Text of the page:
In this study, a high-efficiency test strip was developed in the circle with 3.7 μL of the mercury solution by pipette, the color-forming time was fixed at 2.5 min, and compared with the reference method, UV-Vis spectroscopy method, by determining same mercury concentrations [18]. The mean values from three replicate samples and the standard deviations of these measurements are shown in Table 1. The measured concentrations of Hg(II) using the test strip were similar as these from the reference method (2.9 and 3.1; 6.2 and 6.0; 9.1 and 8.8; and 13.5 and 13.7). The results exhibited a good sensitivity and selectivity, and also the deviation of this test-strip method was similar as that of reference method, even better than the reference method at high Hg(II) concentration (0.05 and 0.05; 0.21 and 0.18; 0.25 and 0.30; and 0.19 and 0.32). The measured data denoted that the proposed method can be satisfactorily applied to the determination of trace Hg(II) in real samples.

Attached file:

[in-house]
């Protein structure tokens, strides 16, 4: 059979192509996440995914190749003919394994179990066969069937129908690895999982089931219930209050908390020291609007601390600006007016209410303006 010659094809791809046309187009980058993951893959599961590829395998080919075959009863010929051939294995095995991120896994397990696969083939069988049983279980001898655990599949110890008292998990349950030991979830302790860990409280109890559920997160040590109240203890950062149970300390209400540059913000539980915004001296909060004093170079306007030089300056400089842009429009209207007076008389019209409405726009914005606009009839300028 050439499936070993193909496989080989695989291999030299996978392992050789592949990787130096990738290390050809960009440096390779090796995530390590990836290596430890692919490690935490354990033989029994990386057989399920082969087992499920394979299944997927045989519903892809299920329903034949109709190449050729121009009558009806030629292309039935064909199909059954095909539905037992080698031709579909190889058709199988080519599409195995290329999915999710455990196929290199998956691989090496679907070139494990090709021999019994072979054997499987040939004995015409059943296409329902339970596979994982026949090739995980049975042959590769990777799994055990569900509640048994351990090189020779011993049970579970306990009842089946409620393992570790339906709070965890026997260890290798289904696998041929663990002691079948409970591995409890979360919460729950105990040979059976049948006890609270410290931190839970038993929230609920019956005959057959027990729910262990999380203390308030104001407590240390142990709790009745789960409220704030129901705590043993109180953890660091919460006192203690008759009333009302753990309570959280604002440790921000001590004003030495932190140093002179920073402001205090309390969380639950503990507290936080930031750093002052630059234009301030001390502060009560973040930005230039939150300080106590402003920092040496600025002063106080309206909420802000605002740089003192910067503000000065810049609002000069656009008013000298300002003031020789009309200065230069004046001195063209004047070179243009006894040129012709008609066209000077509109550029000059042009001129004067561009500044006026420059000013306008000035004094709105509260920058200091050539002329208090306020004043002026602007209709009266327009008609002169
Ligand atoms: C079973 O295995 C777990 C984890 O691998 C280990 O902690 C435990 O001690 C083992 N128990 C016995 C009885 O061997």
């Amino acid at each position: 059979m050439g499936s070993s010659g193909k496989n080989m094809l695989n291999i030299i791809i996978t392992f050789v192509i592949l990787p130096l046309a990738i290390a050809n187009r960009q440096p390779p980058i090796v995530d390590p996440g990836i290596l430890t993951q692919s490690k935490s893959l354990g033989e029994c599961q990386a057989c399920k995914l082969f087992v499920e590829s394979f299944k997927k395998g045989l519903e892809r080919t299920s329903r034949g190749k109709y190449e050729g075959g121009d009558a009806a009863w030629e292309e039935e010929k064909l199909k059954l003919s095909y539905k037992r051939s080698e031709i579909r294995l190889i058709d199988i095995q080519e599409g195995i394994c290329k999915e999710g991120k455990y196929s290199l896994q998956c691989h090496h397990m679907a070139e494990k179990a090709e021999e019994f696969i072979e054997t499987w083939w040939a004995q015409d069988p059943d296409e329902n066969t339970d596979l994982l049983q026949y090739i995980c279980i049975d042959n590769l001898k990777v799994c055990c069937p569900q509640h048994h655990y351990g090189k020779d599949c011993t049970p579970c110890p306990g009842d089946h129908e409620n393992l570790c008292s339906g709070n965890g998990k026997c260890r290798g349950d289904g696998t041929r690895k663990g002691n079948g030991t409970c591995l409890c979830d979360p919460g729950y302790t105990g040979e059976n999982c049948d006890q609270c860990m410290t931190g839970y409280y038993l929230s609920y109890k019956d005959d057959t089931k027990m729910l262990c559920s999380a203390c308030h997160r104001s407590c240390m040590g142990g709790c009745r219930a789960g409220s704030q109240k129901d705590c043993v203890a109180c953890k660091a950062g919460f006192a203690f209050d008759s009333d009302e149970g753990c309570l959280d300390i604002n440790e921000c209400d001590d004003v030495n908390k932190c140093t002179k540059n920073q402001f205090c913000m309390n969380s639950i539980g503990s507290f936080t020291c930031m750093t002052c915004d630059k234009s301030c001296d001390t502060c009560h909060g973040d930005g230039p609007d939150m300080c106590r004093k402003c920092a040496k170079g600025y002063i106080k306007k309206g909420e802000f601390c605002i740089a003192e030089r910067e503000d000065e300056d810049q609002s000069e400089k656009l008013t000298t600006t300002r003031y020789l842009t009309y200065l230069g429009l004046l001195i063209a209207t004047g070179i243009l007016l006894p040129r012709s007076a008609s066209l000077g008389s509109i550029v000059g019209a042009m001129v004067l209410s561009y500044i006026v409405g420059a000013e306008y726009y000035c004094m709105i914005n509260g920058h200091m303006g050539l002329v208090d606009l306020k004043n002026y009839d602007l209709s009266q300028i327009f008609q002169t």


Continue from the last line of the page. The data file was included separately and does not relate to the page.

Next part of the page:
Table 1: Determination of Hg(II) concentration in a spiked tap water sample based on the test strip method.

5. Conclusions

A cellulosic paper-based test strip for specially determining Hg2+ was developed. The color-forming reagent dithizone was physically loaded into the quantitative filter paper by impregnation process, and the mercury-dithizone complexes have a characteristic magenta color at acidic condition. The high-efficiency test strip method was developed by dropping 3.7 μL of the mercury solution via pipette on a circle test strip, and the color-forming time was fixed at 2.5 min. Furthermore, the paper-based test strips have a high selectivity to Hg2+ ion.

The developed method offered a good sensitivity and selectivity for the determination of Hg(II) in the concentration range of 0.1 μg/mL to 30 μg/mL. Although this lower detection limit was not enough for detection of Hg2+ ions in drinking waters or lake waters, it is enough to be used for detection of Hg2+ ion in waste waters from industry.

This paper-based test strip method, when applied to samples spiked with Hg2+ ions, gave accurate results in comparison with the conventional method for the determination of Hg2+. Therefore, it can be concluded that the paper-based test strip method developed in this study is a simple, effective, and reliable way of determining the Hg2+ ion concentration in aqueous sample.

Data Availability

The data used to support the findings of this study are available from the corresponding author upon request.